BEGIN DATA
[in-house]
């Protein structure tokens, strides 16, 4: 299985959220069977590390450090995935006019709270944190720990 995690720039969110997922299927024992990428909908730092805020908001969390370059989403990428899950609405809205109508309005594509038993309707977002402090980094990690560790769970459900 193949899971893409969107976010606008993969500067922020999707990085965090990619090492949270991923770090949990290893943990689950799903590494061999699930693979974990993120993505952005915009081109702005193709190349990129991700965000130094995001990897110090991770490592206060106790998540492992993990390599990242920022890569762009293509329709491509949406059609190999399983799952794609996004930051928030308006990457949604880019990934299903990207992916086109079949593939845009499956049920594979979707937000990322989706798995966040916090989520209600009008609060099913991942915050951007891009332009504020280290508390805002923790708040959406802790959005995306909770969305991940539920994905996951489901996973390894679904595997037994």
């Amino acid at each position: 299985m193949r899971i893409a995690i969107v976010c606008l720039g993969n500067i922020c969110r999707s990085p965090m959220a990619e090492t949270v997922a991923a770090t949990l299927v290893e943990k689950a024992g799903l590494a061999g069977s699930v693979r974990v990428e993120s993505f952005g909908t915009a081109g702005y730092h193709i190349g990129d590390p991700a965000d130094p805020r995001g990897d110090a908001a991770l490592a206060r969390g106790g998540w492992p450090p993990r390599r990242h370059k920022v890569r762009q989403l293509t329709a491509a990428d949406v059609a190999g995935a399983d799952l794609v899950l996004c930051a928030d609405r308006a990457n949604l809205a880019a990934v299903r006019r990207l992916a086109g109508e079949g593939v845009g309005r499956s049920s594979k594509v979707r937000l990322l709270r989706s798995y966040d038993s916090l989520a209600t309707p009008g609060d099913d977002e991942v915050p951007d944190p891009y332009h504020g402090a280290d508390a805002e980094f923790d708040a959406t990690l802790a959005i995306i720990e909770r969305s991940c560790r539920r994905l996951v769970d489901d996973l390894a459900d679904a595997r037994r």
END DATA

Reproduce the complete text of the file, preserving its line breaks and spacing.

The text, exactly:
[in-house]
């Protein structure tokens, strides 16, 4: 299985959220069977590390450090995935006019709270944190720990 995690720039969110997922299927024992990428909908730092805020908001969390370059989403990428899950609405809205109508309005594509038993309707977002402090980094990690560790769970459900 193949899971893409969107976010606008993969500067922020999707990085965090990619090492949270991923770090949990290893943990689950799903590494061999699930693979974990993120993505952005915009081109702005193709190349990129991700965000130094995001990897110090991770490592206060106790998540492992993990390599990242920022890569762009293509329709491509949406059609190999399983799952794609996004930051928030308006990457949604880019990934299903990207992916086109079949593939845009499956049920594979979707937000990322989706798995966040916090989520209600009008609060099913991942915050951007891009332009504020280290508390805002923790708040959406802790959005995306909770969305991940539920994905996951489901996973390894679904595997037994």
């Amino acid at each position: 299985m193949r899971i893409a995690i969107v976010c606008l720039g993969n500067i922020c969110r999707s990085p965090m959220a990619e090492t949270v997922a991923a770090t949990l299927v290893e943990k689950a024992g799903l590494a061999g069977s699930v693979r974990v990428e993120s993505f952005g909908t915009a081109g702005y730092h193709i190349g990129d590390p991700a965000d130094p805020r995001g990897d110090a908001a991770l490592a206060r969390g106790g998540w492992p450090p993990r390599r990242h370059k920022v890569r762009q989403l293509t329709a491509a990428d949406v059609a190999g995935a399983d799952l794609v899950l996004c930051a928030d609405r308006a990457n949604l809205a880019a990934v299903r006019r990207l992916a086109g109508e079949g593939v845009g309005r499956s049920s594979k594509v979707r937000l990322l709270r989706s798995y966040d038993s916090l989520a209600t309707p009008g609060d099913d977002e991942v915050p951007d944190p891009y332009h504020g402090a280290d508390a805002e980094f923790d708040a959406t990690l802790a959005i995306i720990e909770r969305s991940c560790r539920r994905l996951v769970d489901d996973l390894a459900d679904a595997r037994r």